|Title||Recombinant Fusion of Glucagon‐Like Peptide‐1 and an Albumin Binding Domain Provides Glycemic Control for a Week in Diabetic Mice|
|Publication Type||Journal Article|
|Year of Publication||2020|
|Authors||Yousefpour, P, Varanko, A, Subrahmanyan, R, Chilkoti, A|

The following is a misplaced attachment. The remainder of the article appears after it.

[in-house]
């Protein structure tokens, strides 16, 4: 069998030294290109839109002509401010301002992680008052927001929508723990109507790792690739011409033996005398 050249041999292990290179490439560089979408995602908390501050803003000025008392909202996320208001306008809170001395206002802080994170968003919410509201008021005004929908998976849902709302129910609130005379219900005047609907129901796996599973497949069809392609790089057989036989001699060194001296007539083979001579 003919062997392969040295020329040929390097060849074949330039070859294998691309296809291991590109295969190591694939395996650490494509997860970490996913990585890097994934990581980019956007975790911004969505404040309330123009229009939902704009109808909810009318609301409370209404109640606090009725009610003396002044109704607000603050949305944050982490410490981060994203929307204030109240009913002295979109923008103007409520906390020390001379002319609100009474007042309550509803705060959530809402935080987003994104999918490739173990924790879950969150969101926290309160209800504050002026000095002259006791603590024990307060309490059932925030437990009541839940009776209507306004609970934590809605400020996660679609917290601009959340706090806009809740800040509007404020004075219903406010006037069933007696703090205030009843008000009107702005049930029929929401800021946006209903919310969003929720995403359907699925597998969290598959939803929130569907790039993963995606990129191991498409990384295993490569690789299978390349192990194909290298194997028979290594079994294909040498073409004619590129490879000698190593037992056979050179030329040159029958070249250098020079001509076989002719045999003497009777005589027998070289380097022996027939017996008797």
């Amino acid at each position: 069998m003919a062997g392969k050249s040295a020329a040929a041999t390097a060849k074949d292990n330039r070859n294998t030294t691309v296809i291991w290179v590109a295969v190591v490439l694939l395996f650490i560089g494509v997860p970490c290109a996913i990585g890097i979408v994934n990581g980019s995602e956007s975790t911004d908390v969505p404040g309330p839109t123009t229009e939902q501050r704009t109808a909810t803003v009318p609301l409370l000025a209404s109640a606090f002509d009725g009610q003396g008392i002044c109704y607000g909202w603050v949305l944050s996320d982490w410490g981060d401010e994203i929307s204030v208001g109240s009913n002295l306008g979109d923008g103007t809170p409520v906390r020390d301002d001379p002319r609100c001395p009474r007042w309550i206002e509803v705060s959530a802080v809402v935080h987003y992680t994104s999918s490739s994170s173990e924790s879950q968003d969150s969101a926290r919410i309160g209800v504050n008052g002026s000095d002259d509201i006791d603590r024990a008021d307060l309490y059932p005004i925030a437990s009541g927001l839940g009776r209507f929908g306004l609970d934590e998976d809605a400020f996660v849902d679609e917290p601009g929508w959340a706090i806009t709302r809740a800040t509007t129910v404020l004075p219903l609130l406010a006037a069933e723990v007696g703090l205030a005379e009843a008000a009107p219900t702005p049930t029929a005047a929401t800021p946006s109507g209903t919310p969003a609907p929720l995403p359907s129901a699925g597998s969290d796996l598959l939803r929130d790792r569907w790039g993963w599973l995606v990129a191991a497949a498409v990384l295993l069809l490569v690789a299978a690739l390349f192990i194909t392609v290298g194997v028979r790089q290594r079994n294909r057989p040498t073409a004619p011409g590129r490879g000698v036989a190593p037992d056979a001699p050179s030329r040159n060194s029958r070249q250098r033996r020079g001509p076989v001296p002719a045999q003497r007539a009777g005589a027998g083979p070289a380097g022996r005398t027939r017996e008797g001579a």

Glucagon-like peptide-1 (GLP1) is an intestinally derived incretin currently under investigation for treatment of type 2 diabetes. The clinical application of GLP1 is limited by its short half-life, which necessitates frequent administration. To address this challenge, GLP1 is recombinantly synthesized as a fusion to an albumin binding domain (ABD). The native GLP1 sequence is engineered to inhibit an inactivating cleavage site and a rigid helical linker (HL) is utilized between the GLP1 and ABD to reduce interference of albumin binding by the ABD upon the ability of GLP1 to bind and activate its receptor. Upon subcutaneous administration (SC), the GLP1-HL-ABD fusion binds to endogenous albumin and exhibits an extended half-life of ≈44 h in mice. In a diabetic (db/db) mouse model, a single SC injection of GLP1-HL-ABD affords up to 7 d of glycemic control, which is significantly longer than the ≈12 h duration of glucose control provided by liraglutide, an albumin binding fatty acid derivative of GLP1 currently on the market for treatment of type 2 diabetes.